• Schedule Thinking Time: On your calendar, create pockets of time to think. Preferably, hour or so chunks of time with no interruptions. These blocks of time will allow you to have a consistent time for reflection and to ponder longer-term strategies. With reflection, you will be able to handle the inventible crisis while still keeping your strategic vision in focus.
  • Train Others: The best way to free up your time is to train others to do tasks you need done. Of course, there are some tasks that you should only do but the more mundane or repetitive tasks, train someone else to do. Mangers should be involved in doing some things but in general, it’s best to have plenty of free time to ponder the deluge of data that is flung your way.
  • Ask What’s Going On: Don’t just bury your head in your own work. Ask your team what’s going on. Doing this will connect you with the action and make it easier for you to ponder what challenges your team might face. The people on the front line also see what is really happening. This data is invaluable to collect and filter because it shows whether or not your strategic vision is taking shape.

It’s About Your Staff, Not You

Having your day mostly free also allows you to be available for your staff when they need you. Since the performance of your staff is how you are judged, you need to ensure their success by always being available to them. Having a jam-packed schedule does not say you are busy but rather it says you are unavailable. This seems trivial but is a powerful tool to effectively manage people. Being free to help shows that you know what is important – your staff’s success. The other part of your job is to set your group or companies strategic focus. Being too busy to think about how best to implement your strategy will prevent it from happening. This gets compounded when a crisis hits. Your team’s ability to react to a crisis will be directly proportional to the amount of time you have spent thinking and communicating your group’s strategy for success.

Jarie’s Bio

Jarie Bolander is an engineer by training and an entrepreneur by nature. He is currently VP of R&D at Tagent, a company working on breakthrough technology that will help reduce medical errors. Jarie also blogs about innovation, management and entrepreneurship at The Daily MBA and has recently published his first book, FRUSTRATION FREE TECHNICAL MANAGEMENT: Proven Techniques to Thrive as a Manager.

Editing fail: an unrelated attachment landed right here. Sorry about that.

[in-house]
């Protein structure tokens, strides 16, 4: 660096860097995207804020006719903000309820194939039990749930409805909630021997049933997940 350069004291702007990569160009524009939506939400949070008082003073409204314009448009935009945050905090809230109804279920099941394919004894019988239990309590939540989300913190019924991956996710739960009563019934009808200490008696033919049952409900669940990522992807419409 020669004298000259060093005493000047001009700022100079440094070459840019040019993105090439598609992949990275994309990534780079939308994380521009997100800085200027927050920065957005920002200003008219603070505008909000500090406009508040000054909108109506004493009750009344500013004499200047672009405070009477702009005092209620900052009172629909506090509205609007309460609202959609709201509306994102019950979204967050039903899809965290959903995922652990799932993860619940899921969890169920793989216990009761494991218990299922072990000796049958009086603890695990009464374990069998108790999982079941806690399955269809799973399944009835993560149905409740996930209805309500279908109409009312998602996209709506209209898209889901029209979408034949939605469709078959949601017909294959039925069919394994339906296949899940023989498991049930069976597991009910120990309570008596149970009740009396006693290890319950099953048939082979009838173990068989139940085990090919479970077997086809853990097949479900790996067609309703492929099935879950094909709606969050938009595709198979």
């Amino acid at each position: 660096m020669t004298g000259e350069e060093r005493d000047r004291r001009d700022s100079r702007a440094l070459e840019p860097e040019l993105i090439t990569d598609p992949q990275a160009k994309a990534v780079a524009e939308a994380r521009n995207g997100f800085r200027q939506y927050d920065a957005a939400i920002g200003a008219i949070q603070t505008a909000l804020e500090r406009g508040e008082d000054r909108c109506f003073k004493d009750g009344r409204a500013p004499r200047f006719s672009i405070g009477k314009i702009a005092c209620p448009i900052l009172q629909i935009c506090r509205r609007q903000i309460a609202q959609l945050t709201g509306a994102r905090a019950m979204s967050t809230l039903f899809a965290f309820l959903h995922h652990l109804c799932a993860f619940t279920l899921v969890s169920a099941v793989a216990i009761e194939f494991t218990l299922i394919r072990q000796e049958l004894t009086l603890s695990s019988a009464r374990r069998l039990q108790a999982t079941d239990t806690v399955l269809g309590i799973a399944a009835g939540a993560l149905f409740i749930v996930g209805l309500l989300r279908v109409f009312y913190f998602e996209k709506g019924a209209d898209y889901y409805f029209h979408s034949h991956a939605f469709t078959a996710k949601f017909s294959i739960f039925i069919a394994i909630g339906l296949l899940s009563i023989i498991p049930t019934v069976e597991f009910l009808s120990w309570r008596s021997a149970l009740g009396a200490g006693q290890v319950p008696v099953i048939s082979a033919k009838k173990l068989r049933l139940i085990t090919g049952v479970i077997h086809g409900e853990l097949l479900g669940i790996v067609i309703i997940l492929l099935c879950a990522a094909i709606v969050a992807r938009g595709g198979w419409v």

Thanks to Jarie for sharing his ideas with us. If you want to know more about how he thinks, buy Jarie’s book or follow him on Twitter @thedailymba.

It it really a good idea for managers to wait for something to happen? Do you have a story to share that applies here? Comments welcome?

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About the Author

About the Author: Deni Kasrel is seasoned (slightly spicy) specialist in digital/online communications. .

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  1. To an extent, this is true, but I think the limited focus is a bit misleading. The first chemical plant I worked at, the department manager explained to me, “We don’t pay the operators to go around and take samples every couple of hours (which is what they spent most of every day doing), we pay them to be here when everything goes wrong.”

    I would argue that for most people, their real job is to be there when the walls come tumbling down. You can separate the truly great from the okay by how people reprioritize their work on those days. Is he going around getting signatures on his TPS report, or did he drop the daily report to help hold the tide back in any way he could while others were fighting the fire. For a large majority of today’s workforce, your tasks will be there when you get back to them – but only some people recognize this.